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Old 18th September 2014, 02:28 PM   #1
CutlassCollector
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Default Loaded Flintlock - problem or not?

I recently purchased a flintlock sea service pistol which I found is still loaded. I usually stick to edged weapons so I am unsure about this.
I doubt that it is still possible to discharge after all this time but I'd rather be safe than sorry.
So how frequent does this happen and what is the normal procedure? How do you remove the charge, the top wad came out easy but the ball seems firmly stuck. What is the best way to unload?
Any advice appreciated. Thanks.
CC
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Old 18th September 2014, 06:50 PM   #2
Ken Maddock
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Hi
This has happened to me twice
My method of extracting ball same in both cases
I got a coarse threaded screw and sharpened the tip
Welded this onto a steel rod and once I had the rod far enough in to engage the ball then I bent it at 90 degrees so I could rotate rod and drive it into the lead ball
This worked fine both times
With the Brown Bess with a long barel the ball came out and I then scraped what was behind out and put a match to it
It flared up instantly so the powder was live
be careful
Take your time and don't put hands or fingers over the barel when doing the extracting

If doing again I would add water to dampen the potential powder


The powder might be still live or it might be expended
No point in taking a chance
Best of luck
Nice to have a story with the gun
Obviously remove flint if present in the hammer before you do anything
Regards
Ken

Last edited by Ken Maddock : 18th September 2014 at 09:38 PM.
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Old 18th September 2014, 07:08 PM   #3
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Certainly a problem which needs attention. A friend of mine, years ago destroyed his TV by putting a cap on a newly acquired percussion gun without checking first to see if it was loaded!
At the moment YOU own the pistol, but what about a few years down the track.
There is an attachment for clearing rods which looks like a double headed cork screw. This is designed for pulling balls/bullets from muzzle loaders. If you do not have one, then any good gunshop should be able to supply one. They may even agree to do the job for you.
Do not leave the pistol loaded.....very dangerous!
Stu
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Old 18th September 2014, 09:36 PM   #4
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Thanks Ken and Stu for your good advice. I'm glad I asked as I was tending to think the powder would not be viable after maybe 150 years or so. I'll proceed with caution.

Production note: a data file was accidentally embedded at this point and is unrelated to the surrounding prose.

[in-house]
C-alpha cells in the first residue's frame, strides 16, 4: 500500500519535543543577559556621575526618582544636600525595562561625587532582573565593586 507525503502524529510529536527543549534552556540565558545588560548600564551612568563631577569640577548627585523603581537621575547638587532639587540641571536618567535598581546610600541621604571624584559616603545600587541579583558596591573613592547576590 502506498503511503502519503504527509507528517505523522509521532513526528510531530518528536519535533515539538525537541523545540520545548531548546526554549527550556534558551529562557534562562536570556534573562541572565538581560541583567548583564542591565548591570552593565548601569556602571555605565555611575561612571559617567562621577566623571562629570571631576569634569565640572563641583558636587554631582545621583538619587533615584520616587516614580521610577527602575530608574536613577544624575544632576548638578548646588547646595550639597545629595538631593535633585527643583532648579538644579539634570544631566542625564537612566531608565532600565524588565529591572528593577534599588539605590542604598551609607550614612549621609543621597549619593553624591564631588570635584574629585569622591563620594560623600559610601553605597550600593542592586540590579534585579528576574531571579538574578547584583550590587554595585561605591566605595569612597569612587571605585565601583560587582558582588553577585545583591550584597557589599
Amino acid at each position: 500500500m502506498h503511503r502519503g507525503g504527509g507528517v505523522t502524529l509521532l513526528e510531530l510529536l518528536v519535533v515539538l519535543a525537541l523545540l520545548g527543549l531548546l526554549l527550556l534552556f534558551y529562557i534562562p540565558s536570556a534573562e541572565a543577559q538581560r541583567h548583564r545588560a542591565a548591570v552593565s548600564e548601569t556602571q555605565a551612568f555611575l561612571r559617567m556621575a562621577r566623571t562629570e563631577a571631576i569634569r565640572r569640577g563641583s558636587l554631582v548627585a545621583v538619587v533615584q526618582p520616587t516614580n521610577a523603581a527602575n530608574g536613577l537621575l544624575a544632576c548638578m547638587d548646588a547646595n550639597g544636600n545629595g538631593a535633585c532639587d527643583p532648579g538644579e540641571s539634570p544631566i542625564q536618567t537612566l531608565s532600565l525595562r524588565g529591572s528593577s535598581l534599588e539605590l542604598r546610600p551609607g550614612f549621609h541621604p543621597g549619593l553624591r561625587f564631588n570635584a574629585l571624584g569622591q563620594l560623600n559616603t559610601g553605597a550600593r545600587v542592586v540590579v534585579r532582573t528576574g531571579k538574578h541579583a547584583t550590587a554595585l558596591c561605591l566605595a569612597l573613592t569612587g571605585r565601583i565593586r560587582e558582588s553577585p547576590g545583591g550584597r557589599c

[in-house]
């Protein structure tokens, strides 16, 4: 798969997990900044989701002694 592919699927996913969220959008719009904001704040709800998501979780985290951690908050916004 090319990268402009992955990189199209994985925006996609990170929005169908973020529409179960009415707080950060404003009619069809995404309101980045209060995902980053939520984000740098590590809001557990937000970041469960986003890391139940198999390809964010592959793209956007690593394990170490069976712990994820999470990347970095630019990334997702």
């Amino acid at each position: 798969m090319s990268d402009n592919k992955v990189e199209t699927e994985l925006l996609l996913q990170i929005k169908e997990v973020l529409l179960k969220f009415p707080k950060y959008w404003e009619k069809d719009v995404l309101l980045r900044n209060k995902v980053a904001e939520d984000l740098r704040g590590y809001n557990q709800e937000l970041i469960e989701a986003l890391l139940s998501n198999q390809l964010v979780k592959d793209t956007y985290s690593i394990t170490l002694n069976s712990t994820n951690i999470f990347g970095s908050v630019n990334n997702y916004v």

CC
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Old 18th September 2014, 09:43 PM   #5
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There are cases of US civil war collectors having 150 year old powder loaded cannon balls exploding and killing them while cleaning the balls with wire brushes
I do not think black powder degrades and becomes more sensitive with time but will happily take a correction

Google civil war collector dies cleaning cannon ball

and you should find the story
Keep we'll
Ken
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Old 18th September 2014, 10:21 PM   #6
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Rather than water, I would dampen the charge with thin oil, like 3 in 1. Let it sit overnight.

This will kill any pyrotechnic tendency.
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Old 19th September 2014, 08:31 AM   #7
Matchlock
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Hi there,


From aspects of science, and especially chemistry, we know that, with fine dust-like blackpowder before ca. 1600, saltpeter is volatile and such "meal" powder will generally not explode any longer than some 30 years after it got mixed.

In the case of grained 18th or 19th century blackpowder, I would basically recommend being careful.


Best,
Michael
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Old 19th September 2014, 07:42 PM   #8
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Quote:
Originally Posted by Shakethetrees
Rather than water, I would dampen the charge with thin oil, like 3 in 1. Let it sit overnight.

This will kill any pyrotechnic tendency.


I agree, Id go with this, definitely saturate in oil first....

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Old 19th September 2014, 08:46 PM   #9
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Thanks for the oil advice guys I'll go with that and thanks Michael for the science.
Regards, CC.
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